What are Dental Fillings?

Dental fillings are either metal or resin-based materials used to fill a tooth after a dentist removes the decayed area of a tooth, known as a cavity. Cavities are the destruction of tooth enamel – the hard outer layer of your teeth – caused by acid-producing bacteria that eat the sugar in the foods we consume. This acid breaks down the enamel, causing a hole. There are two types of fillings that your dentist may suggest: amalgam (silver) fillings and composite (resin) fillings.

Composite Fillings

Composite resins, or tooth-colored fillings, provide good durability and resistance to fracture in small- to mid-size fillings that need to withstand moderate pressure from the constant stress of chewing. They can be used on either front or back teeth. They are a good choice for people who prefer that their fillings look more natural.

Amalgam Fillings

Dental amalgam is made from a combination of metals that include mercury, silver, tin, and copper. Sometimes described as “silver-colored” fillings, dental amalgam has been used by dentists for more than 100 years because it lasts a long time and is less expensive than other cavity-filling materials such as tooth-colored composites or gold fillings.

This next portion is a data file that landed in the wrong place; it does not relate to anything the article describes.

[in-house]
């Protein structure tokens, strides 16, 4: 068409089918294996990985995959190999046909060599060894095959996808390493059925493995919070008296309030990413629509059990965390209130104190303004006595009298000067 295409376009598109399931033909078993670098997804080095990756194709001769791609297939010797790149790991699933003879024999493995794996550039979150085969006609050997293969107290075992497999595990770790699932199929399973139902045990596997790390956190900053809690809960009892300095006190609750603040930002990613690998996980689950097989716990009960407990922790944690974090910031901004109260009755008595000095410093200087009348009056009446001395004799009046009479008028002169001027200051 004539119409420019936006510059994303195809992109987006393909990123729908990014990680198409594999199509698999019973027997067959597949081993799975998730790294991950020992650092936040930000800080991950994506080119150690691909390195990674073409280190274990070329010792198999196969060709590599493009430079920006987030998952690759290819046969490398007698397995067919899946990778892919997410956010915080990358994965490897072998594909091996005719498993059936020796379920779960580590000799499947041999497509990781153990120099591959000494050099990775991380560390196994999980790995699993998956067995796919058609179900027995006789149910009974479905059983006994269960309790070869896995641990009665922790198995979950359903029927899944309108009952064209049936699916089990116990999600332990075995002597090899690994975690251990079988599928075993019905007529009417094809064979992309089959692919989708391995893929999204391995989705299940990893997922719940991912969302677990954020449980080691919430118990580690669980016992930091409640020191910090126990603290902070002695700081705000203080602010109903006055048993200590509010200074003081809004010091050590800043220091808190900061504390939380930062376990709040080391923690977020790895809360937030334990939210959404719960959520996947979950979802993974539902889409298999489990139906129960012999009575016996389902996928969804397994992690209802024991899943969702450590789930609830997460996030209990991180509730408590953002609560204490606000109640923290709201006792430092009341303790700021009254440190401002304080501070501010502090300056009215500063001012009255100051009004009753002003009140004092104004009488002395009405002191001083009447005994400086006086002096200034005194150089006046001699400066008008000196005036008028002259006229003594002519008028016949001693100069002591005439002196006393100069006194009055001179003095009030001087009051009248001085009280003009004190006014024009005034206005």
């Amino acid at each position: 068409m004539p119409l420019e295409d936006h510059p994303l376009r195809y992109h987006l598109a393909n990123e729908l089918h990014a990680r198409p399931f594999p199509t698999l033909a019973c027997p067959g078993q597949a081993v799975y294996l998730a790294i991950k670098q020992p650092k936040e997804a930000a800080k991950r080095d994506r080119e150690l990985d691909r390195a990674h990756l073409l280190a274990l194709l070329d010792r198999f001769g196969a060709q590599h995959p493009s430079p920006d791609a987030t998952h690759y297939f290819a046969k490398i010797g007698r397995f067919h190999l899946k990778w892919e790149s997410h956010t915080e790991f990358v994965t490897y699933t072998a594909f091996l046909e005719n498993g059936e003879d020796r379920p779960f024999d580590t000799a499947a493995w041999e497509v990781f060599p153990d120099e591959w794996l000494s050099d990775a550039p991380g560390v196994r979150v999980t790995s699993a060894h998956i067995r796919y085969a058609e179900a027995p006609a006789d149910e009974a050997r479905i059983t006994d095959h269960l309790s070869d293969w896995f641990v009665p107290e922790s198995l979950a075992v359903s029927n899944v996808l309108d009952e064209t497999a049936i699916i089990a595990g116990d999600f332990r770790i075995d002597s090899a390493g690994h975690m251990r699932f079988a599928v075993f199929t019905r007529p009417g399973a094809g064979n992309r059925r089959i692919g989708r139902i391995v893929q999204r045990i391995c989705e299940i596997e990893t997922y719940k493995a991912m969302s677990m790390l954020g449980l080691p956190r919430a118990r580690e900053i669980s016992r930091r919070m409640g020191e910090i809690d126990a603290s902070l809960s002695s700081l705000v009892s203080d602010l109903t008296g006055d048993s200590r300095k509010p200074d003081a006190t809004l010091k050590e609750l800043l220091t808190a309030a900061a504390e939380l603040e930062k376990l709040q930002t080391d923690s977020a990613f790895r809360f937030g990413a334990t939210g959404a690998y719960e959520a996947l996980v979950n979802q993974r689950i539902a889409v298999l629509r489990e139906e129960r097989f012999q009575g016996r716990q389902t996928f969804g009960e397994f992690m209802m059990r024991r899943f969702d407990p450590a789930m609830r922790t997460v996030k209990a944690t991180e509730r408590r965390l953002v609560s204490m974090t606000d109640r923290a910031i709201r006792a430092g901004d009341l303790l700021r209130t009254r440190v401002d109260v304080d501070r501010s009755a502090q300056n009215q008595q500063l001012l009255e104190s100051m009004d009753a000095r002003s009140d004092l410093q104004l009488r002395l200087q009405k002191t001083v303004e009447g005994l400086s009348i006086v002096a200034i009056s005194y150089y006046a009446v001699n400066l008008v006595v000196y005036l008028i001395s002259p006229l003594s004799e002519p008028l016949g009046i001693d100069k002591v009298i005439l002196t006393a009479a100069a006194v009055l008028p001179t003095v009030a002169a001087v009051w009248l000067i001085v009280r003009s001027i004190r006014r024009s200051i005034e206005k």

Because of their durability, these silver-colored fillings are sometimes used for large cavities or those that occur in the back teeth where a lot of force is needed to chew. Amalgam hardens quickly so it is useful in areas that are difficult to keep dry during placement, such as below the gum line. Because it takes less time to place than tooth- colored fillings, amalgam is also an effective material for children and special needs people who may have a difficult time staying still during treatment.

One disadvantage of amalgam is that these types of fillings are not natural looking, especially when the filling is near the front of the mouth, where it may show when you laugh or speak. Also, to prepare the tooth, the dentist may need to remove more tooth structure to place an amalgam filling than for other types of fillings.

Our office usually does not place amalgam fillings, but talk to Dr. Shah if you’d like to learn more about the advantages and disadvantages!

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